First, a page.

{}
CLOSE

Now Commenting On:

Schafer in lineup, no plans to slide feet first

Schafer in lineup, no plans to slide feet first

|
Schafer in lineup, no plans to slide feet first
WASHINGTON -- Astros center fielder Jordan Schafer was in the lineup Monday against the Nationals, one day after leaving Sunday's game against the Marlins after he was hit in the head by the knee of shortstop Jose Reyes while making a head-first slide into second. Schafer was dizzy following Sunday's game.

Schafer, who injured his left hand making a head-first slide last year with the Braves, says he's not about to quit sliding head first. In fact, Schafer says he physically can't slide feet first.

"There's a very good chance I'd tear my ACL if I slid feet first, so I don't even mess with it," he said. "People tell me all the time it's dangerous sliding head first, especially with the injuries I've had to my hands. There's a very high chance of me doing serious damage [to my legs] if I slide feet first. It's just not something I'm very good at."

Schafer, who wears a brace on his left hand when running the bases to protect it from injury, has practiced sliding feet first throughout his pro career, and even has gotten pretty good at sliding on the slick mats used during slide practice in Spring Training. But doing it in a game? That's another story.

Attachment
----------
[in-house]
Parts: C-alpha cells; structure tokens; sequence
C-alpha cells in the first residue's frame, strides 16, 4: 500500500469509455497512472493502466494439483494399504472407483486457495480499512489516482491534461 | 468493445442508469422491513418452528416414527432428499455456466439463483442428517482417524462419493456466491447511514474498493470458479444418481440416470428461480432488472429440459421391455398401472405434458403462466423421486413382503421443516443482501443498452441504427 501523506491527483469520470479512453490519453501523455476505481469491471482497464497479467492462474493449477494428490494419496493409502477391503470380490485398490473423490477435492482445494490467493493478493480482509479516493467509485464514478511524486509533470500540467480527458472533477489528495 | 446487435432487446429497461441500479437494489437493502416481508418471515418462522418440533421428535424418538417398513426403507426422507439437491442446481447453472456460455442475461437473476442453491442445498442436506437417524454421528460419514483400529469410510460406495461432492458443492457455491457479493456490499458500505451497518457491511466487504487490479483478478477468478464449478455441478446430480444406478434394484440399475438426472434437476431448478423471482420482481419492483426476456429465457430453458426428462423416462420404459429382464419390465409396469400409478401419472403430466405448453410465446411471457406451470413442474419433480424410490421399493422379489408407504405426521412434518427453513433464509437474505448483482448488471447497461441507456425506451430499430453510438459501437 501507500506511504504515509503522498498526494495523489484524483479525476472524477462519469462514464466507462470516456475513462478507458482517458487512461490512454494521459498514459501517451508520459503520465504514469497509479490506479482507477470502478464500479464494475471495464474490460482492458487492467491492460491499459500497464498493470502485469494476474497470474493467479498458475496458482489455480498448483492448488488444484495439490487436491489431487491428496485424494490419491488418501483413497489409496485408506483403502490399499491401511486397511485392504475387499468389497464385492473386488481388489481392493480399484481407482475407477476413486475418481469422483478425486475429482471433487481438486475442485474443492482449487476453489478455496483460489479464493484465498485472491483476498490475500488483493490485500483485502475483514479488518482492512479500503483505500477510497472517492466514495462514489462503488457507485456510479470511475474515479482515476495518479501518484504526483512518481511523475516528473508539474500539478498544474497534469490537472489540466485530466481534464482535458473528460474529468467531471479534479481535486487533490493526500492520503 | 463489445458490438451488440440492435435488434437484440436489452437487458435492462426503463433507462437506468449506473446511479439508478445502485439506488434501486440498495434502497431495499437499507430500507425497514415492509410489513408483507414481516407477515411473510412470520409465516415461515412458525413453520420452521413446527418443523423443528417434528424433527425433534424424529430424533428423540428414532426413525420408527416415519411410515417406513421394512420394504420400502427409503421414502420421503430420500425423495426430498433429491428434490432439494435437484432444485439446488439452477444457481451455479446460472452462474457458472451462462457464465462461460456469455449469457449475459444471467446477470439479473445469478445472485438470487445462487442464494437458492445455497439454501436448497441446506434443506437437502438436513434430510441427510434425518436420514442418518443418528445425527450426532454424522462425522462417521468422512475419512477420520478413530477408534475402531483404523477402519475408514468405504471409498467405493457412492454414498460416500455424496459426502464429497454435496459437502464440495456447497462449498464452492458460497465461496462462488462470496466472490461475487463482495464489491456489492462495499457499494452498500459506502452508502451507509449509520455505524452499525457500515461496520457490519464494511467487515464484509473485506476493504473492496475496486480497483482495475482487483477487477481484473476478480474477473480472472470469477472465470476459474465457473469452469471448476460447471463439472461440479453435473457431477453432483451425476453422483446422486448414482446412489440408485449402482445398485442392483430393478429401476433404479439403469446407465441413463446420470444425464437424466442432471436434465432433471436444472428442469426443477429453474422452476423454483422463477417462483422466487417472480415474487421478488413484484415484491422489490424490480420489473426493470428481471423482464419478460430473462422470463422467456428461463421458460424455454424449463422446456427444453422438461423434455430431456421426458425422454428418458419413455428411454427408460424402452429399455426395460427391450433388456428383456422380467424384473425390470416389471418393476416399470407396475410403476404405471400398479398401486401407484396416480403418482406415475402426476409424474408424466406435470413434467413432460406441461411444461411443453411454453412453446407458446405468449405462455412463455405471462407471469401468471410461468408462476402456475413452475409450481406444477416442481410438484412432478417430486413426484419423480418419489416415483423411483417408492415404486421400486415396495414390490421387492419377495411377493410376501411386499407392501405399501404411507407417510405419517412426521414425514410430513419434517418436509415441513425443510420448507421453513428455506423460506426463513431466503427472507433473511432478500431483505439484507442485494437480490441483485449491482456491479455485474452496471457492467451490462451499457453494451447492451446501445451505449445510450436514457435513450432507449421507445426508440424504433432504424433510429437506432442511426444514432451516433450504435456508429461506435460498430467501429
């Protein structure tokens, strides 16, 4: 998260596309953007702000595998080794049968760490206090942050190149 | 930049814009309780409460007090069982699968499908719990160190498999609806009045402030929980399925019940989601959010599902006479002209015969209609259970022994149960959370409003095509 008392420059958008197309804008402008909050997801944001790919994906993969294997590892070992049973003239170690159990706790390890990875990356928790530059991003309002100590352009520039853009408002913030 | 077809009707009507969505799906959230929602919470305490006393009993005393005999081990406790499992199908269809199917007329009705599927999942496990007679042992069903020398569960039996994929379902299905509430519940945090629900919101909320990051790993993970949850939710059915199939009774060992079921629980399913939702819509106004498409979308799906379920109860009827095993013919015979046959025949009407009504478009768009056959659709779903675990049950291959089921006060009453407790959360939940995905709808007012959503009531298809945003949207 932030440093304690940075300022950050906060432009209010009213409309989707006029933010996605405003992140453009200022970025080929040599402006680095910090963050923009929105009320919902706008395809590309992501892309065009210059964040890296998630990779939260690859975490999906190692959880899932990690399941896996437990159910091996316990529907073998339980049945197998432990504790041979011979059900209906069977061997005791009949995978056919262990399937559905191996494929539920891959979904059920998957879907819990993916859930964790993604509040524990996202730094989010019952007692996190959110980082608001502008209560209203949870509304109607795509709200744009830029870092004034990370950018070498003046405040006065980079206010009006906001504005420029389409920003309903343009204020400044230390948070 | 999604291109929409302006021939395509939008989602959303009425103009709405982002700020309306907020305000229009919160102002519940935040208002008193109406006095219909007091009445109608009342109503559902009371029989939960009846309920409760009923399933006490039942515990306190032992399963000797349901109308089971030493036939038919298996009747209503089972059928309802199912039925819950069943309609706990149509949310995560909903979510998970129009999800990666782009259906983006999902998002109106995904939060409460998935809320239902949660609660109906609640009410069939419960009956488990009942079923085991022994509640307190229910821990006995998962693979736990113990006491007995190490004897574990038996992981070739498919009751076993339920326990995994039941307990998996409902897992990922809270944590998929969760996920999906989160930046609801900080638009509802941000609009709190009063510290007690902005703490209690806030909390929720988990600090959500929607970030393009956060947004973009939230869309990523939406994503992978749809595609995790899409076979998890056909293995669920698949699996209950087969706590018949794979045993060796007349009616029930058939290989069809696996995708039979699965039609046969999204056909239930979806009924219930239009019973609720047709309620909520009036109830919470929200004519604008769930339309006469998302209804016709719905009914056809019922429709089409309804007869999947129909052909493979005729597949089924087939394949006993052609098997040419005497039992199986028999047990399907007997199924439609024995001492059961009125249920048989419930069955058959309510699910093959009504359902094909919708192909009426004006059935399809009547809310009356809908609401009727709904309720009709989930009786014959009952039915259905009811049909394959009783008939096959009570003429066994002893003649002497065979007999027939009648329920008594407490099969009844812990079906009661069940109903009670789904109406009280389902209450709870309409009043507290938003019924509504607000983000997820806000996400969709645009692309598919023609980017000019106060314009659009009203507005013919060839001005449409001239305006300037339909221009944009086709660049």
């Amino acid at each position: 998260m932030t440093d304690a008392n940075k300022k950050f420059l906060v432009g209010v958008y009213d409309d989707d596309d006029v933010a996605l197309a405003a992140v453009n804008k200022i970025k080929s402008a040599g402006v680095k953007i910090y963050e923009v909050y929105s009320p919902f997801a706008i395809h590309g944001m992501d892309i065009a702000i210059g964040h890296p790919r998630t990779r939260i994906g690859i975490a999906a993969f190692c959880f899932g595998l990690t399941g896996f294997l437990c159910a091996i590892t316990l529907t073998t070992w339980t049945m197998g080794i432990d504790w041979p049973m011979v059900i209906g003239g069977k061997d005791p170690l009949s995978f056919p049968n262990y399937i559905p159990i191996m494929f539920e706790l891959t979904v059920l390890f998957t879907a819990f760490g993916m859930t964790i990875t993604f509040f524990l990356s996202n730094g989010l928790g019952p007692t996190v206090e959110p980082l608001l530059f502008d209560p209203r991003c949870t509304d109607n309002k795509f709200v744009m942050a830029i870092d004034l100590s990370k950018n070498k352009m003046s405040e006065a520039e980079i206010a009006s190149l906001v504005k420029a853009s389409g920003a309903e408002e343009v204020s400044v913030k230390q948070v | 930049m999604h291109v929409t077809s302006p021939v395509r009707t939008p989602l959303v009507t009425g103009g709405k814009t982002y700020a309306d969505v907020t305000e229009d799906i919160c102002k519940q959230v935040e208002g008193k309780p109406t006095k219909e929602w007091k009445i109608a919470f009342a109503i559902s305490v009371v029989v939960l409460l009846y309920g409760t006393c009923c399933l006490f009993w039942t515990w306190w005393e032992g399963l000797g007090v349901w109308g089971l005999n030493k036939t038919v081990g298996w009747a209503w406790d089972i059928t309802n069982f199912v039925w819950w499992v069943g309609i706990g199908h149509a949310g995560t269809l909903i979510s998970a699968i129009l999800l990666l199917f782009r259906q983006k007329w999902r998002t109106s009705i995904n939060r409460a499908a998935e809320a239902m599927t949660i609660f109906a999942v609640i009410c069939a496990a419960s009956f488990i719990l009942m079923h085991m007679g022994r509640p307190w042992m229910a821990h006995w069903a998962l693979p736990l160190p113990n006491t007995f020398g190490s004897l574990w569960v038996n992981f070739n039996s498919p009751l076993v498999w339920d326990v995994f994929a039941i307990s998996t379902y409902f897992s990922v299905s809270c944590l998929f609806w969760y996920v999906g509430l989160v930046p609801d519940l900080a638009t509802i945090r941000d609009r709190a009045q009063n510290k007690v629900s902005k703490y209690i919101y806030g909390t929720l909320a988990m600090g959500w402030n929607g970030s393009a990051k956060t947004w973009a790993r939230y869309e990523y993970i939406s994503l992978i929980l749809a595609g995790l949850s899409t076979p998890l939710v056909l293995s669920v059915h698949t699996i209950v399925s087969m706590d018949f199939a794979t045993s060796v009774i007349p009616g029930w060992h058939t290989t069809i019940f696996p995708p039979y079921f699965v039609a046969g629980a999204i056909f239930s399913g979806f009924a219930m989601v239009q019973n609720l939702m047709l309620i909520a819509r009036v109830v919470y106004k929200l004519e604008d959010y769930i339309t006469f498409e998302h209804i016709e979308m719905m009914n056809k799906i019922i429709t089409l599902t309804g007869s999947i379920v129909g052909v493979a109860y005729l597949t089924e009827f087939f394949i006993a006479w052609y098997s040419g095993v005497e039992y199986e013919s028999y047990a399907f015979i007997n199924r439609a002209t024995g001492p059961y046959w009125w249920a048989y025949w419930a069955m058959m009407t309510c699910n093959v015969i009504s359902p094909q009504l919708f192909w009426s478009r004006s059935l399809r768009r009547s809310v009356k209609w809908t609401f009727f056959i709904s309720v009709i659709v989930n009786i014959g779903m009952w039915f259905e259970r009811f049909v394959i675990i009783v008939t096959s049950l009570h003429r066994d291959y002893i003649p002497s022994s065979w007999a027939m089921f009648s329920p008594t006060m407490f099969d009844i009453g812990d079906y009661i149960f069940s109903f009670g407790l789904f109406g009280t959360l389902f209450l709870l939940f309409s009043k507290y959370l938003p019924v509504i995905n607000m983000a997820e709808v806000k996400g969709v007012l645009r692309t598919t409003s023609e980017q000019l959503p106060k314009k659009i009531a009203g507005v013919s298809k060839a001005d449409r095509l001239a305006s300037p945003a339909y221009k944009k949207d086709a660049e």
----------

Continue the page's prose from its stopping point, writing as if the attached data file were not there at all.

"If there's a double play to try to break up, I'll try, but it's more of like a roll than a slide," he said. "Or if there's a play at the plate I'll slide, but it's not very good. For the most part, I always slide head first."

{}
{}
Boys and Girls Club of America

©2014 MLBAM, LP. All rights reserved.

The following are trademarks or service marks of Major League Baseball entities and may be used only with permission of Major League Baseball Properties, Inc. or the relevant Major League Baseball entity: Major League, Major League Baseball, MLB, the silhouetted batter logo, World Series, National League, American League, Division Series, League Championship Series, All-Star Game, and the names, nicknames, logos, uniform designs, color combinations, and slogans designating the Major League Baseball clubs and entities, and their respective mascots, events and exhibitions. Use of the Website signifies your agreement to the Terms of Use and Privacy Policy (updated May 24, 2013).

View MLB.com in English | En Español